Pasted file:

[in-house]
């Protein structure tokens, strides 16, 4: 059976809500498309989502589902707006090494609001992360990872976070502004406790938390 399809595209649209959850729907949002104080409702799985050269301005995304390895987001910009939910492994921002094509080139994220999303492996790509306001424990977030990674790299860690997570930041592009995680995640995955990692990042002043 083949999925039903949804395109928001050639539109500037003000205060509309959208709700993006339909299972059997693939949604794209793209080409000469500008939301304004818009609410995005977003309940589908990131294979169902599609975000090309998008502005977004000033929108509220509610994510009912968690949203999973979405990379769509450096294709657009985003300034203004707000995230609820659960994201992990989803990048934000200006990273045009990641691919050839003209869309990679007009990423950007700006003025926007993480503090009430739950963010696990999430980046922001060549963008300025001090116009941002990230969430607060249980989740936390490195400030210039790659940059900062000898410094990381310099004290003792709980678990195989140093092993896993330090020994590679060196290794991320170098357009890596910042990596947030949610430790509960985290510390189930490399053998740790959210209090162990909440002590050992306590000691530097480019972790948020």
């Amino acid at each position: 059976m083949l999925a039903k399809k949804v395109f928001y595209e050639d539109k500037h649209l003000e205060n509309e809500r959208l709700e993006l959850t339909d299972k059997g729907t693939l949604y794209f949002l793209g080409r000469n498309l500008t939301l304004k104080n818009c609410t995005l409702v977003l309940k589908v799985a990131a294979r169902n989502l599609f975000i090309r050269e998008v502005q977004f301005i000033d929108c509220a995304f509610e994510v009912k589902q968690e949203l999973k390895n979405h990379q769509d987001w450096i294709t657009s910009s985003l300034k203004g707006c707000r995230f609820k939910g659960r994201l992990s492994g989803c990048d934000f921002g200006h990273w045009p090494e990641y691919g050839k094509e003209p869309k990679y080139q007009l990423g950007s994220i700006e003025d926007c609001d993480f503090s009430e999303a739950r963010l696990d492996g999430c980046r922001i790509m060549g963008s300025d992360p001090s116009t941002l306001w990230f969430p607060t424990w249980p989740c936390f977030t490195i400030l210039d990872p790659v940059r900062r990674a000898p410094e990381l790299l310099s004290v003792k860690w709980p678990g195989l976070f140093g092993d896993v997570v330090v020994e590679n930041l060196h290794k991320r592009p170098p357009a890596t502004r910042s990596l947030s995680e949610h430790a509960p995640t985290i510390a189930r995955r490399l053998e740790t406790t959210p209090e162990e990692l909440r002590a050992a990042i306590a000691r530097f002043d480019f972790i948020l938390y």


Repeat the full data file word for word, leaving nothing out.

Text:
[in-house]
């Protein structure tokens, strides 16, 4: 059976809500498309989502589902707006090494609001992360990872976070502004406790938390 399809595209649209959850729907949002104080409702799985050269301005995304390895987001910009939910492994921002094509080139994220999303492996790509306001424990977030990674790299860690997570930041592009995680995640995955990692990042002043 083949999925039903949804395109928001050639539109500037003000205060509309959208709700993006339909299972059997693939949604794209793209080409000469500008939301304004818009609410995005977003309940589908990131294979169902599609975000090309998008502005977004000033929108509220509610994510009912968690949203999973979405990379769509450096294709657009985003300034203004707000995230609820659960994201992990989803990048934000200006990273045009990641691919050839003209869309990679007009990423950007700006003025926007993480503090009430739950963010696990999430980046922001060549963008300025001090116009941002990230969430607060249980989740936390490195400030210039790659940059900062000898410094990381310099004290003792709980678990195989140093092993896993330090020994590679060196290794991320170098357009890596910042990596947030949610430790509960985290510390189930490399053998740790959210209090162990909440002590050992306590000691530097480019972790948020």
């Amino acid at each position: 059976m083949l999925a039903k399809k949804v395109f928001y595209e050639d539109k500037h649209l003000e205060n509309e809500r959208l709700e993006l959850t339909d299972k059997g729907t693939l949604y794209f949002l793209g080409r000469n498309l500008t939301l304004k104080n818009c609410t995005l409702v977003l309940k589908v799985a990131a294979r169902n989502l599609f975000i090309r050269e998008v502005q977004f301005i000033d929108c509220a995304f509610e994510v009912k589902q968690e949203l999973k390895n979405h990379q769509d987001w450096i294709t657009s910009s985003l300034k203004g707006c707000r995230f609820k939910g659960r994201l992990s492994g989803c990048d934000f921002g200006h990273w045009p090494e990641y691919g050839k094509e003209p869309k990679y080139q007009l990423g950007s994220i700006e003025d926007c609001d993480f503090s009430e999303a739950r963010l696990d492996g999430c980046r922001i790509m060549g963008s300025d992360p001090s116009t941002l306001w990230f969430p607060t424990w249980p989740c936390f977030t490195i400030l210039d990872p790659v940059r900062r990674a000898p410094e990381l790299l310099s004290v003792k860690w709980p678990g195989l976070f140093g092993d896993v997570v330090v020994e590679n930041l060196h290794k991320r592009p170098p357009a890596t502004r910042s990596l947030s995680e949610h430790a509960p995640t985290i510390a189930r995955r490399l053998e740790t406790t959210p209090e162990e990692l909440r002590a050992a990042i306590a000691r530097f002043d480019f972790i948020l938390y």